- In 2012, the AG had it at US$5.58 billion out of US$42.87 billion (over 36 years).
- In 2013, the KPMG review cited an acquisition cost of US$5.98 billion out of a total of US$45.80 billion (over 42 years).
Note how similar are the various cost estimates for aircraft acquisition, in three cases almost identical ($6.0 billion, $5.58 billion, $5.98 billion).
Critics rarely bothered to explore any of this, ignored the fact that estimates had been prepared at different times to include different elements over different timeframes, and declared that costs were “soaring”. As a recent analysis prepared for the CDA Institute by George Petrolekas and David Perry notes, “There is little variance in the life-cycle cost estimates between studies if a standard life-cycle is used and the same cost elements are included”.
|F-35 LIFE-CYCLE COST ESTIMATES
|National Defence||PBO||Auditor General||KPMG|
|Additional acquisition costs||3.0||1.7||3.4||3.01|
|Total cost of ownership||21.0||36.85||42.87||45.80|
|Timeframe||20 years||30 years||36 years||42 years|
|Source: CDA Institute analysis|
Costs out of control?
The other major charge has been that US production costs of the F-35 have been higher than originally estimated. Indeed they have, as one would expect in a program to produce a new generation of high performance aircraft. But costs have hardly been “out of control” and have largely met the targets established following a 2010 baseline review.
In the United States, critics have keyed on a decision taken to begin production before testing had been completed, as a major explanation for why technical difficulties and hence cost overruns have afflicted the F-35 program. In 2010, DOD commissioned an independent baseline review of the JSF program to examine the complaints and take remedial action. In January 2011, Defense Secretary Robert Gates announced that “two of the JSF variants, the Air Force version and the Navy’s carrier-based version, are proceeding satisfactorily”, but that changes would be made in the testing and production of the Marine Corps version which was placed “on probation”. Canada, of course, is buying the Air Force version.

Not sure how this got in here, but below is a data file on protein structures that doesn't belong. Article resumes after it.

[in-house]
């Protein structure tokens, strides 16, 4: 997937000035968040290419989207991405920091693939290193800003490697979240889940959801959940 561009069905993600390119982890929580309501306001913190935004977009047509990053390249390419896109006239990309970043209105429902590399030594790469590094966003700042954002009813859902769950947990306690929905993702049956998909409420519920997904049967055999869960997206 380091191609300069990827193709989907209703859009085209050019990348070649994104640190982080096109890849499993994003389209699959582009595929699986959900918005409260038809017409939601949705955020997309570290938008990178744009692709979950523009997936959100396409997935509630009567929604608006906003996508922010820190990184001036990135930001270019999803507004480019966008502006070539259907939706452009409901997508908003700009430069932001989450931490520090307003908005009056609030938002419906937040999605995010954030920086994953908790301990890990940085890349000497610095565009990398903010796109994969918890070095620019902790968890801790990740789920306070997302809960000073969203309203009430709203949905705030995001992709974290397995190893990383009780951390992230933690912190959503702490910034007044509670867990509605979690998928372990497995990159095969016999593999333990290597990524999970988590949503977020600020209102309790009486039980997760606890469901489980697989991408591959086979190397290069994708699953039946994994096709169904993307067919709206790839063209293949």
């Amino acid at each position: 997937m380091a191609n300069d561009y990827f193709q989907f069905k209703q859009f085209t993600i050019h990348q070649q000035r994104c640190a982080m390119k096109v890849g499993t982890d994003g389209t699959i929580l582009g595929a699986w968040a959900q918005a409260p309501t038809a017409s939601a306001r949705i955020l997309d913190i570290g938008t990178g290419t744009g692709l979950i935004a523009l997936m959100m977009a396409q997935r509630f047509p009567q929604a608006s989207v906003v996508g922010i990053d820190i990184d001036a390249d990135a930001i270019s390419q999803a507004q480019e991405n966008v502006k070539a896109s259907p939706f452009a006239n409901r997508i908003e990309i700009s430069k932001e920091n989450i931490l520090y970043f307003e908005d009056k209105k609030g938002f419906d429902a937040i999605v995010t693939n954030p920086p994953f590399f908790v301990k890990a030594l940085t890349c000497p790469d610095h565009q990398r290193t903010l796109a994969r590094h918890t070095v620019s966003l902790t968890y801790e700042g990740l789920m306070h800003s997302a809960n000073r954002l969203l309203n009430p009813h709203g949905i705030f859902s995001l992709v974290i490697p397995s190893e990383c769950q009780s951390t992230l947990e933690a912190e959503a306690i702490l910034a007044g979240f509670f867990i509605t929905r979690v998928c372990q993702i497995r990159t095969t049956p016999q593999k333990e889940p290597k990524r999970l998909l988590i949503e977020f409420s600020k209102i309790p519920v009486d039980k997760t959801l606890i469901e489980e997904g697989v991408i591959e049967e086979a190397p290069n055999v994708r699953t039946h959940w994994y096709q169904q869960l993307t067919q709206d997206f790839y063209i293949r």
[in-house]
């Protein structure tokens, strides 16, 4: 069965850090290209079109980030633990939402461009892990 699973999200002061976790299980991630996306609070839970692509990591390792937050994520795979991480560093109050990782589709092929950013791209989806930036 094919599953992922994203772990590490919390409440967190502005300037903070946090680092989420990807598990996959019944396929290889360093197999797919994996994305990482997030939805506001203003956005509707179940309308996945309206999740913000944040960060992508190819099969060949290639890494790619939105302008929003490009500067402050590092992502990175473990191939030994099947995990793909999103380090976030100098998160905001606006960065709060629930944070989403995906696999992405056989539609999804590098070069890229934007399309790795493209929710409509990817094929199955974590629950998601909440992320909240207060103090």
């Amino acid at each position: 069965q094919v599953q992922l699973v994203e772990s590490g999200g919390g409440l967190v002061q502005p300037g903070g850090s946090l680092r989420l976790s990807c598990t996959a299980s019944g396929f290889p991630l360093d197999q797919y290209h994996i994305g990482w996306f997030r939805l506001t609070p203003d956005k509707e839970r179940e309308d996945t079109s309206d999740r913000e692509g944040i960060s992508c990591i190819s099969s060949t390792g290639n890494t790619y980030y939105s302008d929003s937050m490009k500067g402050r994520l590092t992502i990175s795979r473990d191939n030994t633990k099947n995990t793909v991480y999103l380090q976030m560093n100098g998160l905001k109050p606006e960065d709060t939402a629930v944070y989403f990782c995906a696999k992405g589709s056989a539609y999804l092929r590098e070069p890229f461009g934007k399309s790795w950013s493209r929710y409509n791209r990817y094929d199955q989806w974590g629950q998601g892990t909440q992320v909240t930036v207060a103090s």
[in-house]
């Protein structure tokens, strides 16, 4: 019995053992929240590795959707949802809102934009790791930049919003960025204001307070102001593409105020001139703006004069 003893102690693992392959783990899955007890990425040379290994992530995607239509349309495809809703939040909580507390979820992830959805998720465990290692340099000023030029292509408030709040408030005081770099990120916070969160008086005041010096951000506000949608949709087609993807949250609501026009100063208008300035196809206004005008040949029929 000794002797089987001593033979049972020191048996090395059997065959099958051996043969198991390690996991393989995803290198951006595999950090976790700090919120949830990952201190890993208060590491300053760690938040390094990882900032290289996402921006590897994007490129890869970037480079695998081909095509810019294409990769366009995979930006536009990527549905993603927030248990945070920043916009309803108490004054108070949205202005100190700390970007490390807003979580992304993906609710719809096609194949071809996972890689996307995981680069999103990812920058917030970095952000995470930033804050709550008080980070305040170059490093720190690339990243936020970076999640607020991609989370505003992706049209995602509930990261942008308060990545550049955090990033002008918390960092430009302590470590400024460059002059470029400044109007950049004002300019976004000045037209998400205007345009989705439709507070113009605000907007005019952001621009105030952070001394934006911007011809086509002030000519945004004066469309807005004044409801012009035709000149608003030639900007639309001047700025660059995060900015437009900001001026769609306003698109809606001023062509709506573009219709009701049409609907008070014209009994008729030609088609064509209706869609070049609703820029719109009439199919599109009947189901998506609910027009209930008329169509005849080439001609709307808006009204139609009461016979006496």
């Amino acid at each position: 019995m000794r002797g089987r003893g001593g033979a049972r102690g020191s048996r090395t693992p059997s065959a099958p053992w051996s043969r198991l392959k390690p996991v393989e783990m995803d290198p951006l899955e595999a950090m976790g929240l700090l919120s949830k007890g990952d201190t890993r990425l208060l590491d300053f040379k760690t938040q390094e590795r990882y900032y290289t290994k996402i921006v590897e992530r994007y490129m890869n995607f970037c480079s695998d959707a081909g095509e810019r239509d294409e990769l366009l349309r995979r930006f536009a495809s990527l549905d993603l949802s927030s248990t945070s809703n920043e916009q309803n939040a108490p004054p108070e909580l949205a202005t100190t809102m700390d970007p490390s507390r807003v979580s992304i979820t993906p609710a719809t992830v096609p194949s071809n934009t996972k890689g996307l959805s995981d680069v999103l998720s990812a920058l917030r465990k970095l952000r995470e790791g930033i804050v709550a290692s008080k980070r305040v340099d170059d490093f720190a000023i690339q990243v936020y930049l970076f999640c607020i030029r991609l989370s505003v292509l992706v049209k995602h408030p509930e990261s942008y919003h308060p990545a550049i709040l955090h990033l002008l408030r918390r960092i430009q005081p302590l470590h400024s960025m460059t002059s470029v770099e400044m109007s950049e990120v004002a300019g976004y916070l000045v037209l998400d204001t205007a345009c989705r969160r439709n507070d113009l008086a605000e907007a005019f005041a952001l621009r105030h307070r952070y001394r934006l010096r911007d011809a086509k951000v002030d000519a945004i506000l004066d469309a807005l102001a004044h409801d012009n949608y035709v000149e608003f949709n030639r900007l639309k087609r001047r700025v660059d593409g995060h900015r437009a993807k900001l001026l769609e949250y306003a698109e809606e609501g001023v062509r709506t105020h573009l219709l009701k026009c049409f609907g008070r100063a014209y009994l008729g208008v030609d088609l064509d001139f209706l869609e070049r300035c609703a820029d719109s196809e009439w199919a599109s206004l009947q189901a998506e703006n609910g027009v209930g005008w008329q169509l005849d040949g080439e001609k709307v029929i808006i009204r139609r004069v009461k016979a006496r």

In March 2014, the Government Accountability Office in Washington reported that difficulties in development and testing were continuing to delay delivery of the some of the aircraft’s war-fighting capabilities and driving up costs. Once again, however, the largest increases in development costs had not occurred in the conventional take-off and landing version of the aircraft (F-35A) or the carrier-version (F-35C) but in the technologically challenging short-take-off and vertical landing version (F-35B).
Nonetheless, the GAO confirmed there had been success “on several fronts” to address technical issues and reduce costs. While the unit costs of all three versions of the aircraft procured in 2013 were still significantly over target, the GAO reported that “The F-35 program made progress this year in decreasing the unit costs of the conventional take-off and landing and carrier-suitable variants”.
While the GAO was skeptical how far costs could be reduced, both Lockheed Martin and Pratt and Whitney have reported successes in cutting costs. Combined with anticipated learning and productivity improvements, it is not unreasonable to expect costs to decline over the life of the program.
DOD, in fact, reports that the program is on track to reduce the unit price of the F-35A from around US$112 million in 2013 to the mid-US$80 million range by 2018-2019. In December 2013, DOD projected the Unit Recurring Flyaway Cost of the F-35A would average out at US$77.7 million over the life of the program, assuming 673 international sales.
Concurrently, the JSF Program Office reports that the two most recent aircraft production contracts show a marked downward trend in unit prices. Deliveries of 36 US and partner nation aircraft to begin by mid-2014 (Low-Rate Initial Production Lot 6) will be roughly four percent lower than the previous contract signed in December 2012; deliveries of 35 US and partner nation aircraft to begin by mid-2015 (LRIP-7) will be about eight percent lower than in 2012.
One need not, therefore, believe the most optimistic cost projections of those with a vested interest in the program to wonder how any reasonable person could conclude that F-35 costs are “out of control”.
Despite all the angst and misdirection, the bottom line is that Canada should be buying the F-35. It’s the right plane at the right time — and at the right price.